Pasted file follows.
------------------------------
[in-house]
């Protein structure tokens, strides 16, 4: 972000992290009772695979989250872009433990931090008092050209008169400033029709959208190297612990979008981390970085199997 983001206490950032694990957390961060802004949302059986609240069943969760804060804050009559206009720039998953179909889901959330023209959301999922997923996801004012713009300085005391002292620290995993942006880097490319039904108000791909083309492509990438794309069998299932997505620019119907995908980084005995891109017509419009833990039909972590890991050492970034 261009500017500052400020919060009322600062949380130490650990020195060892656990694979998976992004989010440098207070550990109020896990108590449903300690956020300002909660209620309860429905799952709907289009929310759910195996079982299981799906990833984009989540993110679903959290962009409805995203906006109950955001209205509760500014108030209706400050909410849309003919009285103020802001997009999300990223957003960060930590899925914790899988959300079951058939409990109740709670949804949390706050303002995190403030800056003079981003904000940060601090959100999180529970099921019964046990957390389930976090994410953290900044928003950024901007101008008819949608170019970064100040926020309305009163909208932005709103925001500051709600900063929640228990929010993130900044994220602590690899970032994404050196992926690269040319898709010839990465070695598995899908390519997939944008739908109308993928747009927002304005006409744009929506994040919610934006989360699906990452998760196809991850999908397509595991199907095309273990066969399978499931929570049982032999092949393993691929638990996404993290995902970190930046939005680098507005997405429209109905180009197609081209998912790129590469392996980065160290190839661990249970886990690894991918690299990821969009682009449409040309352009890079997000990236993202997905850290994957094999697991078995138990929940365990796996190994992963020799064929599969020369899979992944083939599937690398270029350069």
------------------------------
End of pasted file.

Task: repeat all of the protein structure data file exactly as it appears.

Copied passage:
[in-house]
């Protein structure tokens, strides 16, 4: 972000992290009772695979989250872009433990931090008092050209008169400033029709959208190297612990979008981390970085199997 983001206490950032694990957390961060802004949302059986609240069943969760804060804050009559206009720039998953179909889901959330023209959301999922997923996801004012713009300085005391002292620290995993942006880097490319039904108000791909083309492509990438794309069998299932997505620019119907995908980084005995891109017509419009833990039909972590890991050492970034 261009500017500052400020919060009322600062949380130490650990020195060892656990694979998976992004989010440098207070550990109020896990108590449903300690956020300002909660209620309860429905799952709907289009929310759910195996079982299981799906990833984009989540993110679903959290962009409805995203906006109950955001209205509760500014108030209706400050909410849309003919009285103020802001997009999300990223957003960060930590899925914790899988959300079951058939409990109740709670949804949390706050303002995190403030800056003079981003904000940060601090959100999180529970099921019964046990957390389930976090994410953290900044928003950024901007101008008819949608170019970064100040926020309305009163909208932005709103925001500051709600900063929640228990929010993130900044994220602590690899970032994404050196992926690269040319898709010839990465070695598995899908390519997939944008739908109308993928747009927002304005006409744009929506994040919610934006989360699906990452998760196809991850999908397509595991199907095309273990066969399978499931929570049982032999092949393993691929638990996404993290995902970190930046939005680098507005997405429209109905180009197609081209998912790129590469392996980065160290190839661990249970886990690894991918690299990821969009682009449409040309352009890079997000990236993202997905850290994957094999697991078995138990929940365990796996190994992963020799064929599969020369899979992944083939599937690398270029350069």